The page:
As the term "pardon" unquestionably refers to the offense after its commission, "consent" must have been intended, agreeably with its ordinary usage, to refer to the offense prior to its commission. No logical difference can indeed be perceived between prior and subsequent consent, for in both instances as the offended party has chosen to compromise with his/her dishonor, he/she becomes unworthy to come to court and invoke its aid in the vindication of the wrong. For instance, a husband who delivers his wife to another man for adultery, is as unworthy, if not more, as where, upon acquiring knowledge of the adultery after its commission, he says or does nothing. We, therefore, hold that prior consent is as effective as subsequent consent to bar the offended party from prosecuting the offense.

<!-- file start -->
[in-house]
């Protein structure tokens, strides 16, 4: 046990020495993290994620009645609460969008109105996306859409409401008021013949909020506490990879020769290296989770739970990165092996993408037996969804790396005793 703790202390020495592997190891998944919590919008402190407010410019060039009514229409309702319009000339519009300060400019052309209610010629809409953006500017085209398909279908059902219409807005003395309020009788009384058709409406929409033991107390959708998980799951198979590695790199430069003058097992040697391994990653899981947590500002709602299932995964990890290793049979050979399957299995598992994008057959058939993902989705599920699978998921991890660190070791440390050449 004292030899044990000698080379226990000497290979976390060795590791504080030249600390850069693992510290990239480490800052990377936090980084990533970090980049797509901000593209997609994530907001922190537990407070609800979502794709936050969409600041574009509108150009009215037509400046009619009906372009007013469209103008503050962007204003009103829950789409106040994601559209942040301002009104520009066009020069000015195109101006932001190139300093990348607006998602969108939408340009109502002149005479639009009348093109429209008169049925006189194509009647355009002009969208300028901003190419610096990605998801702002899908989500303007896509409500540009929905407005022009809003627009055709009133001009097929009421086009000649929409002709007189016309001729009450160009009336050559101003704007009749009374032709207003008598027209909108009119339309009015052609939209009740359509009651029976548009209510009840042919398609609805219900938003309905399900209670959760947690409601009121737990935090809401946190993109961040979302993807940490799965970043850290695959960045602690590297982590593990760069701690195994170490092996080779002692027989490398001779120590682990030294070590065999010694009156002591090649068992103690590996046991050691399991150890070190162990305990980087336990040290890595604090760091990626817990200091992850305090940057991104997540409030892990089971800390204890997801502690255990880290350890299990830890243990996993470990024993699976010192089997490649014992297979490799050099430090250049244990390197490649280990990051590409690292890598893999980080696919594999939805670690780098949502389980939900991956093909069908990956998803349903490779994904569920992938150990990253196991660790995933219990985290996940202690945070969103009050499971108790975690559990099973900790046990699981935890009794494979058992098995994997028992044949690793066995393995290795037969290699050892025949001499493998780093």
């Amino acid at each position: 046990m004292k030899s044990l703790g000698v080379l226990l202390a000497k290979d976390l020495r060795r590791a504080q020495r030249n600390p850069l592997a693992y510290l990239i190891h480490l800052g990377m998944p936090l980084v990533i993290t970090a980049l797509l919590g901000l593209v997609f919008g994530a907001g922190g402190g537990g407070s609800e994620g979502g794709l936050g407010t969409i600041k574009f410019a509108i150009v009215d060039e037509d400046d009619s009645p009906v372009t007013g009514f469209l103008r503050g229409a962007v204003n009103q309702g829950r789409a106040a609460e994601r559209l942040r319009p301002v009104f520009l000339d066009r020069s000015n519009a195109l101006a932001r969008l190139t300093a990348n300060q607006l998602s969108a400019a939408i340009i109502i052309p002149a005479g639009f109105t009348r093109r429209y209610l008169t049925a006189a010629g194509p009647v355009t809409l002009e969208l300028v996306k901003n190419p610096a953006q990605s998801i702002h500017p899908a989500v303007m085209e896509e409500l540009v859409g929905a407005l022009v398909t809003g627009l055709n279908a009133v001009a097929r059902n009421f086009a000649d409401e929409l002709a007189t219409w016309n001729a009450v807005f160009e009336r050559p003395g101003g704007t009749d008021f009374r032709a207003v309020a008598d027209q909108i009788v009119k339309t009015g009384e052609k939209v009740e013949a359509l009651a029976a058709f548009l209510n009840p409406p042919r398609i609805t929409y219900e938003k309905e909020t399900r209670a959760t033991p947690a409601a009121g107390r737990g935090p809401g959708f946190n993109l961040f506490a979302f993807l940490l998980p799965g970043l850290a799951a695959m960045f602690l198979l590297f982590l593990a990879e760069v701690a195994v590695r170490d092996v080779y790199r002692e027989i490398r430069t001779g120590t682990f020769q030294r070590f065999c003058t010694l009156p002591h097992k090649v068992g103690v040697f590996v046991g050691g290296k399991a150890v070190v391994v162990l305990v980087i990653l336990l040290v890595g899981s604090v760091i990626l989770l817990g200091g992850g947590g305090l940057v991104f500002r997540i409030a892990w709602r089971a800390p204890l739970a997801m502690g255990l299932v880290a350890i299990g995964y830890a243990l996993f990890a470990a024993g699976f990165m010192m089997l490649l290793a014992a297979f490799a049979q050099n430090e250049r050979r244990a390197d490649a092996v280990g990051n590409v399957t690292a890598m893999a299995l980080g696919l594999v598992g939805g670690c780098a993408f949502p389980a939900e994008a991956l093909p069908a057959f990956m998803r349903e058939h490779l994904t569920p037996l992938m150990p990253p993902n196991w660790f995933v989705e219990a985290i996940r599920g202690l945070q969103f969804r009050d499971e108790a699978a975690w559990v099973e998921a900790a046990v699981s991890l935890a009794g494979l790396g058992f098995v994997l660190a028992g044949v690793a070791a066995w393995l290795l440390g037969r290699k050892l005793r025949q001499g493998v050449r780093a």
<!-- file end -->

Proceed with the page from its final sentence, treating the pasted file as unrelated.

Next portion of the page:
In arriving at this conclusion we do not wish to be misconstrued as legalizing an agreement to do an illicit act, in violation of law. Our view must be taken only to mean that an agreement of the tenor entered into between the parties herein, operates, within the plain language and manifest policy of the law, to bar the offended party from prosecuting the offense. If there is anything morally condemnatory in a situation of this character, the remedy lies not with us but with the legislative department of the government. What the law is, not what it should be, defines the limits of our authority.

    Judgment is reversed and the accused is hereby acquitted, without costs.

    Avanceña, C.J., Abad Santos, Diaz and Horrilleno, JJ., concur.

    Laurel and Ozaeta, JJ., took no part.

    G.R. No. 48183   November 10, 1941 - PEOPLE OF THE PHIL. v. RODOLFO A. SCHNECKENBURGER, ET AL. <br /><br />073 Phil 413


    Back to Home | Back to Main

     

    QUICK SEARCH

    cralaw

       

    cralaw



     
      Copyright © ChanRobles Publishing Company Disclaimer | E-mail Restrictions
    ChanRobles™ Virtual Law Library | chanrobles.com™
     
    RED